The maintenance crews were in occupation from May 1945 until April 1956 when it was decided to remove the guns and abandon the Forts. On March 1st, 1953, a ship, the “Baalbeck” ran into the Nore group of towers in thick fog and knocked over the Bofors tower and a gun tower killing four of the installed maintenance crew. Subsequently in 1959 the Nore group of towers were removed and scrapped.


Another accident happened in 1963 when in June a ship, The Ribersborg, crashed into the Shivering Sands Fort and demolished a gun tower. Fortunately no one was on board at the time and so there were no casualties. Thus Shivering Sands Fort consists today of only six towers.


This left the Red Sands and Shivering Sands Forts remaining out of the original three forts. In 1964, shortly after Radio Caroline commenced broadcasts Shivering Sands towers were occupied by David ‘Screaming Lord’ Sutch from where he operated Radio Sutch [subsequently sold to his manager, Reg Calvert, who changed the name to Radio City]. Redsand towers were occupied by the operators of Radio Invicta [no connection with the present station of the same name]. This became KING Radio, following the death of Invicta’s owner, Tom Pepper, and finally Radio 390, a hugely successful ‘sweet music’ station. following the period of occupation by the radio pirates from 1964 to 1967 the Forts were ‘made safe’ by the Admiralty by removing access ladders and catwalks to deter people from climbing on board.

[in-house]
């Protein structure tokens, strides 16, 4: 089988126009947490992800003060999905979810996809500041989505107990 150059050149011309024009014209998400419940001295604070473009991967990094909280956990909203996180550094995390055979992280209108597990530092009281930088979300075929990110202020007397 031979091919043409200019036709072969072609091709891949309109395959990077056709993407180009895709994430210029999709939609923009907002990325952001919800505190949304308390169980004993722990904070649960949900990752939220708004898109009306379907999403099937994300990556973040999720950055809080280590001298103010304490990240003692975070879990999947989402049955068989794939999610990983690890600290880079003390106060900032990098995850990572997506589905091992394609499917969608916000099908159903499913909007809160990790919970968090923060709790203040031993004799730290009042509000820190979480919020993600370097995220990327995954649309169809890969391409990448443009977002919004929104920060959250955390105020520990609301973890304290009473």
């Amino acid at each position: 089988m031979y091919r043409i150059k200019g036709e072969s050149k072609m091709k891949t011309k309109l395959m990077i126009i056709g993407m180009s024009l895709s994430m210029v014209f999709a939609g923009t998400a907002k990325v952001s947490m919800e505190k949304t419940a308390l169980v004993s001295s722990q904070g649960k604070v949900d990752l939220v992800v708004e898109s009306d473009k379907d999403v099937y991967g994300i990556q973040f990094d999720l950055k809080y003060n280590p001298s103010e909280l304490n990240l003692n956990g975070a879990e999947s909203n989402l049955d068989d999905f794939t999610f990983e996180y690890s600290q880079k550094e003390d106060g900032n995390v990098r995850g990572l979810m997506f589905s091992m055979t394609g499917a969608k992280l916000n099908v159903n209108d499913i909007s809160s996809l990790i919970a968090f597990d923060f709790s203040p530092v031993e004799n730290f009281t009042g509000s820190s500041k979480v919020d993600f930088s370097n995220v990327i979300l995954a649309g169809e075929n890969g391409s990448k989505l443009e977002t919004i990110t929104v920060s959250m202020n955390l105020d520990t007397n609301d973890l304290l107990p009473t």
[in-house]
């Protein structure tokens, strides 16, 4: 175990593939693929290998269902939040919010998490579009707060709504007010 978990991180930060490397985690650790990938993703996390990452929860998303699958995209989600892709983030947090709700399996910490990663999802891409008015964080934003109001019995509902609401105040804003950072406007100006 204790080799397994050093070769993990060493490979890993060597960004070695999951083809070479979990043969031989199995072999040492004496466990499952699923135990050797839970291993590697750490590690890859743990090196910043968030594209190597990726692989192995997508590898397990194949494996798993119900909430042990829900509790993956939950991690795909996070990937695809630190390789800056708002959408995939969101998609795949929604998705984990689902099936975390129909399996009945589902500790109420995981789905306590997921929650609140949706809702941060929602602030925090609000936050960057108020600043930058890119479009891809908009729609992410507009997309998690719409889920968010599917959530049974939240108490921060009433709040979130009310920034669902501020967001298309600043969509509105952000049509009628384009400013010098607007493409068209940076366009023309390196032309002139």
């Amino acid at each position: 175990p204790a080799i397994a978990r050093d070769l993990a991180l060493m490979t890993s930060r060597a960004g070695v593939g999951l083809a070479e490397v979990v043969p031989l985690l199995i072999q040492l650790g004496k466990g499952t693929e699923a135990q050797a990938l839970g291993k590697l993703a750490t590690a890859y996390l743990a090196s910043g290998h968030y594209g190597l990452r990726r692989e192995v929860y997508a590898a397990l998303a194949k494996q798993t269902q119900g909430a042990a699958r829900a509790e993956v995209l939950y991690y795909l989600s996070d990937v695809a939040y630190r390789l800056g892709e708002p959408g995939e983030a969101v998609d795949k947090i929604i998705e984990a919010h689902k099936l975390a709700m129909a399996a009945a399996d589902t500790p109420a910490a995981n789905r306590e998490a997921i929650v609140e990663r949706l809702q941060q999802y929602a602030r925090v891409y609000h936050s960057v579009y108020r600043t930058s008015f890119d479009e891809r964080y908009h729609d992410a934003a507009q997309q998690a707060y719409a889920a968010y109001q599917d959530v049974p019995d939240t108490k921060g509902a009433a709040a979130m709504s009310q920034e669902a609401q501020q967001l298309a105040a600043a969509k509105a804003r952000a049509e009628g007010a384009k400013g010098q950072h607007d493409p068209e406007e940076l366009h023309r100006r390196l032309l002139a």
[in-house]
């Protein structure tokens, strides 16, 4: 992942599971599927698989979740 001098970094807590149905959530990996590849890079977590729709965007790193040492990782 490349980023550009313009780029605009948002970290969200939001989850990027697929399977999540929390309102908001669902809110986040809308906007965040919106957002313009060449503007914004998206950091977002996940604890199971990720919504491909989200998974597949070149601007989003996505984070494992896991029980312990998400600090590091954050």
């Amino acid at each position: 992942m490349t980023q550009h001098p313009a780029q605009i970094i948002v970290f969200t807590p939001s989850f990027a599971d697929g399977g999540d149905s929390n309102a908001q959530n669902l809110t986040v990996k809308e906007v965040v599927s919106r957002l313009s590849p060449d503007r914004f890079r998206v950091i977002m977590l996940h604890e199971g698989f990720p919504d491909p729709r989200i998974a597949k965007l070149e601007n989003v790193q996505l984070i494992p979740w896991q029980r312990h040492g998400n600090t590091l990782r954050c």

Today, Redsand Fort as the only complete Army fort as built in wartime, is the focus of attention by Project-Redsand, a group of enthusiasts with the aim of reinstating the fort to its original built condition. Having had an underwater survey carried out by the Port of London Authority at a cost of approximately 3,000, work has progressed by installing a new access ladder and landing platform to the G1 Gun Tower, thanks to the generosity of Mowlem marine of Northfleet. Built at a cost of approximately 30,000 this access ladder now enables project members to board the tower to begin restoration. A new survey of the above water structures is being conducted by Taylor Woodrow and once this is complete, further work of renovation will be undertaken. Restoration of this structure will enable to Fort to take its place as a monument to the ingenuity of Guy Maunsell, who used the Army Fort design to pave the way for the exploration rigs used in the North Sea in the 1950’s.


Further information regarding Project Redsand, news and recent pictures can be found on www.project-redsand.com 

NB. Military equipment installed on the Forts consisted of 3.7” H.A.A. guns Mk 2c with automatic loaders by Mollins of Deptford. radar No 3 Mk2 subsequently updated and modernized to Radar No 3 Mk 7. Sperry Predictors No 11 and Searchlight No 2 Mk2.


 Frank R Turner 2006

Maunsell Sea Forts

 

John Ross Barnard

John Patrick

Radio 390 Identification